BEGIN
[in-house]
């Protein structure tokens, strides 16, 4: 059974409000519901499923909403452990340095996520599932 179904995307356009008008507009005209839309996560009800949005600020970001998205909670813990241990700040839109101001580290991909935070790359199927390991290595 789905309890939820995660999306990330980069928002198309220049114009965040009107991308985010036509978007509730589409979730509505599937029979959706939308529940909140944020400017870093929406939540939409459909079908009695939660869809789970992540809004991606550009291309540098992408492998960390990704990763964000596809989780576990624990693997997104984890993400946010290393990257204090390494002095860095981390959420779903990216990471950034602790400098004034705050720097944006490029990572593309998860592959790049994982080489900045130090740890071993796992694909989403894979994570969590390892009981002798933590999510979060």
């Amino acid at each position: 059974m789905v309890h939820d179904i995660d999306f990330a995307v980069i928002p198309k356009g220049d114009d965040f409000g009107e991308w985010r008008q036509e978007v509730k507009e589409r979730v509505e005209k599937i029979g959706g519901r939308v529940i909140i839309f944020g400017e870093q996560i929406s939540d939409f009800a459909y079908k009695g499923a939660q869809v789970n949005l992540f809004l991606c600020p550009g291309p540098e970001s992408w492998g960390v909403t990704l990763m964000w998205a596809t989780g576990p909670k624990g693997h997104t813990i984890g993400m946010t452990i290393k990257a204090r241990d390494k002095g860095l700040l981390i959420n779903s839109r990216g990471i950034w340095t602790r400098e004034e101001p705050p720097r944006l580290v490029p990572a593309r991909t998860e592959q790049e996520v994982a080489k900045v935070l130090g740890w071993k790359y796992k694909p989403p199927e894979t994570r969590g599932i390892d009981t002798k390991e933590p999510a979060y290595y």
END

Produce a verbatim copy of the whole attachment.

[in-house]
């Protein structure tokens, strides 16, 4: 059974409000519901499923909403452990340095996520599932 179904995307356009008008507009005209839309996560009800949005600020970001998205909670813990241990700040839109101001580290991909935070790359199927390991290595 789905309890939820995660999306990330980069928002198309220049114009965040009107991308985010036509978007509730589409979730509505599937029979959706939308529940909140944020400017870093929406939540939409459909079908009695939660869809789970992540809004991606550009291309540098992408492998960390990704990763964000596809989780576990624990693997997104984890993400946010290393990257204090390494002095860095981390959420779903990216990471950034602790400098004034705050720097944006490029990572593309998860592959790049994982080489900045130090740890071993796992694909989403894979994570969590390892009981002798933590999510979060």
């Amino acid at each position: 059974m789905v309890h939820d179904i995660d999306f990330a995307v980069i928002p198309k356009g220049d114009d965040f409000g009107e991308w985010r008008q036509e978007v509730k507009e589409r979730v509505e005209k599937i029979g959706g519901r939308v529940i909140i839309f944020g400017e870093q996560i929406s939540d939409f009800a459909y079908k009695g499923a939660q869809v789970n949005l992540f809004l991606c600020p550009g291309p540098e970001s992408w492998g960390v909403t990704l990763m964000w998205a596809t989780g576990p909670k624990g693997h997104t813990i984890g993400m946010t452990i290393k990257a204090r241990d390494k002095g860095l700040l981390i959420n779903s839109r990216g990471i950034w340095t602790r400098e004034e101001p705050p720097r944006l580290v490029p990572a593309r991909t998860e592959q790049e996520v994982a080489k900045v935070l130090g740890w071993k790359y796992k694909p989403p199927e894979t994570r969590g599932i390892d009981t002798k390991e933590p999510a979060y290595y």